It is estimated that 90% of all piping uses the ANSI A13.1 standard for pipe marking. It is the pipe marking standard nearly everyone in the workplace should be familiar with.
The ANSI color codes are an important part of the standard. Color is one of the most effective means of communicating. The ANSI color codes for pipe marking provide a standardized color coding system that identifies the general type of material in the pipe and the potential hazard of presented by the pipe contents.
ANSI A13.1 Standard Pipe Marker Color Codes
The ANSI color codes use six predefined colors. They are the first six colors in the chart below. An additional four colors are provided for user defined substances. When a pipe contains a mixture, then the color code should be selected based on the most hazardous material.
|Fire-quenching fluids||White text on red|
|Toxic and corrosive fluids||Black text on orange|
|Flammable fluids||Black text on yellow|
|Combustible fluids||White text on brown|
|Potable, cooling, boiler feed, and other water||White text on green|
|Compressed air||White text on blue|
|User-defined||White text on purple|
|User-defined||Black text on white|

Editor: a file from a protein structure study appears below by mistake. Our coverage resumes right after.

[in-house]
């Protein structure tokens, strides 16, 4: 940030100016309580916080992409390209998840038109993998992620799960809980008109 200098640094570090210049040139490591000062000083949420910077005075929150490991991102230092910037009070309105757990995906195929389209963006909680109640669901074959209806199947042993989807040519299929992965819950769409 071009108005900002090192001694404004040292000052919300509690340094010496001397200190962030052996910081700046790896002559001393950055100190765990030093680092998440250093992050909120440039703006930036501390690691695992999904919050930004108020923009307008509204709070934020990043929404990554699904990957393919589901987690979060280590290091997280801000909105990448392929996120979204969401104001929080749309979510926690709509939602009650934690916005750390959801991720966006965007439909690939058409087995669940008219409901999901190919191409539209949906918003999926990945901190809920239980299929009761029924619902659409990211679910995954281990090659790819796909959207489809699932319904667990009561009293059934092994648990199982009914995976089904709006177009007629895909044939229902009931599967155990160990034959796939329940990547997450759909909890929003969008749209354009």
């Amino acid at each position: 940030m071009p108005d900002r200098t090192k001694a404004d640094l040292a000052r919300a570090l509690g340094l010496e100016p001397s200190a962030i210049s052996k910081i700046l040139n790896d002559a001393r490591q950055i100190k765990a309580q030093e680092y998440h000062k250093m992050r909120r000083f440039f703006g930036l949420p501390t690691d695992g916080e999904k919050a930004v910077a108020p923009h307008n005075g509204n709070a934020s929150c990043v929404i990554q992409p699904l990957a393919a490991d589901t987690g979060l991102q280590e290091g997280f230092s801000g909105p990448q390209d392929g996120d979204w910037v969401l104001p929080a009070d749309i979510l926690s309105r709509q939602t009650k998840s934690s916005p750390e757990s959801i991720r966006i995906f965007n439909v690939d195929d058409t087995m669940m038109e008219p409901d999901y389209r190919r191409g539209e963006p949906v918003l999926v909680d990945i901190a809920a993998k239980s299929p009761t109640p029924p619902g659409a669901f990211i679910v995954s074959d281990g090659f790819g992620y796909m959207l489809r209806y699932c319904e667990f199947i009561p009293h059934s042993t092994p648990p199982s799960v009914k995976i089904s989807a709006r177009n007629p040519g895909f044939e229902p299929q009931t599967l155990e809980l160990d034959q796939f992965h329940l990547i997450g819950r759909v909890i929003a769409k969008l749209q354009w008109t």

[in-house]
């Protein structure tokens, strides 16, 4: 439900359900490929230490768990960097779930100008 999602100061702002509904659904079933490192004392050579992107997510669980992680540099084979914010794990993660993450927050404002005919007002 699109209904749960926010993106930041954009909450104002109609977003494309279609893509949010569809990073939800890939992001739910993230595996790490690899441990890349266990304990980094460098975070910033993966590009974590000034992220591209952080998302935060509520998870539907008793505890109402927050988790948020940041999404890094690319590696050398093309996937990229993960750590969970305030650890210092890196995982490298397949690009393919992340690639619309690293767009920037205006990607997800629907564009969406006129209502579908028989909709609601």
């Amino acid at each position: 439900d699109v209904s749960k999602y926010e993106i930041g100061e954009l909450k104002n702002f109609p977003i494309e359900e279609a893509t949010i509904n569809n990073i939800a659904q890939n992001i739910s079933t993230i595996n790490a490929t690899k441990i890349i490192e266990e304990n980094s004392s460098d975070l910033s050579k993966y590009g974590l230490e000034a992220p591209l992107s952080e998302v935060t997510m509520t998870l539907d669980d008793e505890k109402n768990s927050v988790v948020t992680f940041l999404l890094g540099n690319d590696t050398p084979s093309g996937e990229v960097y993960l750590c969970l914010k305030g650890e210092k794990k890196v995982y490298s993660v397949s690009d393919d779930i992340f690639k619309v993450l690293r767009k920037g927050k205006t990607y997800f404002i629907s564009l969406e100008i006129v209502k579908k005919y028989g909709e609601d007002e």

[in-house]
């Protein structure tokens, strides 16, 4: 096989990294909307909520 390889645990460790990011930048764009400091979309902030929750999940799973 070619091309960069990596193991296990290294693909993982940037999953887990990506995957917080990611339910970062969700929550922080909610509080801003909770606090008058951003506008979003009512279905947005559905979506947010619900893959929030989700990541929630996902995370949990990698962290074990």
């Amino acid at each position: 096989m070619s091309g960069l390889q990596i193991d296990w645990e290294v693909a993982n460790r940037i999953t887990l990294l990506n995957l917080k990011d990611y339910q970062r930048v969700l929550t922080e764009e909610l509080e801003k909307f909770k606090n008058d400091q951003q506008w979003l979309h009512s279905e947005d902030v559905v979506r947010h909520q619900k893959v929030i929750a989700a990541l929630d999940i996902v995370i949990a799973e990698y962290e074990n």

|User-defined||White text on grey|
|User-defined||White text on black|
The ANSI color codes use a text color that provides a high contrast with the background. The text color should be considered as a part of the ANSI color code and should not be varied from what is given in the code.
ANSI Color Codes - Pipe Label Placement
There should be sufficient pipe markers such that a pipe marker can be seen from any normal angle of approach. For example, overhead pipes should have pipe makers that are below the center line of the pipe. The objective is to have pipel abels located such hat pipes can be identifiable by an emergency responder, who has never been in the facility, from any place it is possible to see the pipe.
The ANSI pipe marking code requires that pipe markers be placed:
- Adjacent to all valves and flanges
- Adjacent to all changes of direction
- On both sides of wall or floor penetrations
- At regular intervals on straight runs (50' is the acceptable maximum spacing, but closer spacing might be necessary for pipe marker visibility.)
ANSI Color Codes - Label Size
Pipe marker labels must be large enough to be seen clearly. Color coding does no good if the color code labels are too small to be seen. The larger the pipe diameter, the bigger the label needs to be. The ANSI pipe marking code gives the following minimum label sizes:
Outside Pipe Diameter (including insulation)
Minimum Length of Label Color Field
Minimum Letter Height
If needed for good visibility larger labels may be used. Specialty labeling materials, such as reflective labeling supplies, may also be used to enhance the visibility of pipe markers.
Are you ready to do pipe marking? Visit the DuraLabel store, or call today and ask about our special pipe marking kits. You'll get a DuraLabel printer and all the supplies needed for making pipe markers that are fully compliant with the ANSI color codes.